In this file:
· Railroads’ Strategy Thrilled Wall Street, but Not Customers and Workers
· Port Labor Talks Stall as Worker Disruptions Grow
Railroads’ Strategy Thrilled Wall Street, but Not Customers and Workers
September 20, 2022
In recent years, some of the biggest names on Wall Street have made significant investments in railroads, reaping big stock gains as railroads reported higher profits. But the underlying strategies that strengthened railroads’ bottom lines have caused friction with customers, regulators and particularly workers — giving rise to a contract dispute that threatened a nationwide shutdown of the railway system.
After losing ground to trucking in the mid-20th century, the rail industry managed to recover through decades of consolidation and a push for efficiency. The New York Times reports that critics say those same dynamics created a system with thin staffing and minimal competition, making it particularly vulnerable to shocks like the COVID-19 pandemic.
The strategy is evident in head count, which has fallen at nearly all of the major railway companies in the United States and Canada. At CSX, for example, the number of employees plunged by a third over the past decade. This helped expand the company’s profit margins, and its stock is up over 300% since the end of 2011, far exceeding gains in the wider stock market.
Last year, the seven major railways based in the United States and Canada — which include CSX — had combined net income of $27 billion, up from $15 billion a decade earlier. Over the past decade, the six of those seven railways that were publicly traded paid out $146 billion in stock buybacks and dividends, which is over $30 billion more cash than they invested in their businesses...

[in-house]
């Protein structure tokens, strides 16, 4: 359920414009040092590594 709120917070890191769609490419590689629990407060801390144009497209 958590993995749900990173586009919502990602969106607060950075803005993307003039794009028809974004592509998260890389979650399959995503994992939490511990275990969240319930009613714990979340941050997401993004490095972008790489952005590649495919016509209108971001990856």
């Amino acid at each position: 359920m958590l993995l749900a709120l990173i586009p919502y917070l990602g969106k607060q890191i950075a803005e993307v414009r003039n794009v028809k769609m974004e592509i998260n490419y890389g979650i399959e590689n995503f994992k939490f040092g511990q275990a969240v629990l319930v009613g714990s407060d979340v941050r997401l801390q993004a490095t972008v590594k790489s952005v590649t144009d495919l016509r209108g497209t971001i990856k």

Port Labor Talks Stall as Worker Disruptions Grow
September 20, 2022
Hopes for an early resolution to contract talks underway at U.S. West Coast ports look to be slipping away. The Wall Street Journal reports that shipping industry officials say the negotiations between dockworkers and employers are at a virtual standstill, with the sides locked down by local concerns and unable to move to contentious wage and automation issues.
That suggests the bargaining that some had hoped would be done by early fall may push toward the end of the year and perhaps even into 2023.
U.S. importers and exporters are wary of such drawn-out negotiations because they fear the chances of new disruptions would rise in supply chains that have already been knocked sideways for more than two years...